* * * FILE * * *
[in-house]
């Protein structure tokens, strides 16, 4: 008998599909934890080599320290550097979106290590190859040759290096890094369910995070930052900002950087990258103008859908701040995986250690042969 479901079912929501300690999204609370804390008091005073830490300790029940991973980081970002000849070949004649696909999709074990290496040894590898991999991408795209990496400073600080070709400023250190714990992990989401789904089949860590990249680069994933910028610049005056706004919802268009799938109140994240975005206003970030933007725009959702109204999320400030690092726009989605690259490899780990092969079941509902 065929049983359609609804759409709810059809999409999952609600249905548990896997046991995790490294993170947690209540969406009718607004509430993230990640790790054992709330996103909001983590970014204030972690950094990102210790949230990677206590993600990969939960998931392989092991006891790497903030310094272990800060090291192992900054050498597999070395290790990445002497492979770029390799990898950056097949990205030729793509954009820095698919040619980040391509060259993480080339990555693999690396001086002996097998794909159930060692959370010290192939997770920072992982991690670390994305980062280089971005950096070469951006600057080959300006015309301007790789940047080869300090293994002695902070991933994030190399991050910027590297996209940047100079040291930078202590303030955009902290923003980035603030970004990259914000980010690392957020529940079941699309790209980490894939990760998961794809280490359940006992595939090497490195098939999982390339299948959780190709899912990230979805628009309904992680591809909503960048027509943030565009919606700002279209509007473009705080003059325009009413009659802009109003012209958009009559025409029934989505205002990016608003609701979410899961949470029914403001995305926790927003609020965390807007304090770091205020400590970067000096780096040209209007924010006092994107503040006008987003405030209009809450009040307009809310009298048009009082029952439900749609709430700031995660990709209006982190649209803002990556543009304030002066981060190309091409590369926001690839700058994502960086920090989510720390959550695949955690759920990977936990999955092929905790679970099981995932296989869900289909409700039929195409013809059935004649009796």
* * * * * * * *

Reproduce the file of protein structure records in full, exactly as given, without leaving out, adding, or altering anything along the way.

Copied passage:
[in-house]
């Protein structure tokens, strides 16, 4: 008998599909934890080599320290550097979106290590190859040759290096890094369910995070930052900002950087990258103008859908701040995986250690042969 479901079912929501300690999204609370804390008091005073830490300790029940991973980081970002000849070949004649696909999709074990290496040894590898991999991408795209990496400073600080070709400023250190714990992990989401789904089949860590990249680069994933910028610049005056706004919802268009799938109140994240975005206003970030933007725009959702109204999320400030690092726009989605690259490899780990092969079941509902 065929049983359609609804759409709810059809999409999952609600249905548990896997046991995790490294993170947690209540969406009718607004509430993230990640790790054992709330996103909001983590970014204030972690950094990102210790949230990677206590993600990969939960998931392989092991006891790497903030310094272990800060090291192992900054050498597999070395290790990445002497492979770029390799990898950056097949990205030729793509954009820095698919040619980040391509060259993480080339990555693999690396001086002996097998794909159930060692959370010290192939997770920072992982991690670390994305980062280089971005950096070469951006600057080959300006015309301007790789940047080869300090293994002695902070991933994030190399991050910027590297996209940047100079040291930078202590303030955009902290923003980035603030970004990259914000980010690392957020529940079941699309790209980490894939990760998961794809280490359940006992595939090497490195098939999982390339299948959780190709899912990230979805628009309904992680591809909503960048027509943030565009919606700002279209509007473009705080003059325009009413009659802009109003012209958009009559025409029934989505205002990016608003609701979410899961949470029914403001995305926790927003609020965390807007304090770091205020400590970067000096780096040209209007924010006092994107503040006008987003405030209009809450009040307009809310009298048009009082029952439900749609709430700031995660990709209006982190649209803002990556543009304030002066981060190309091409590369926001690839700058994502960086920090989510720390959550695949955690759920990977936990999955092929905790679970099981995932296989869900289909409700039929195409013809059935004649009796």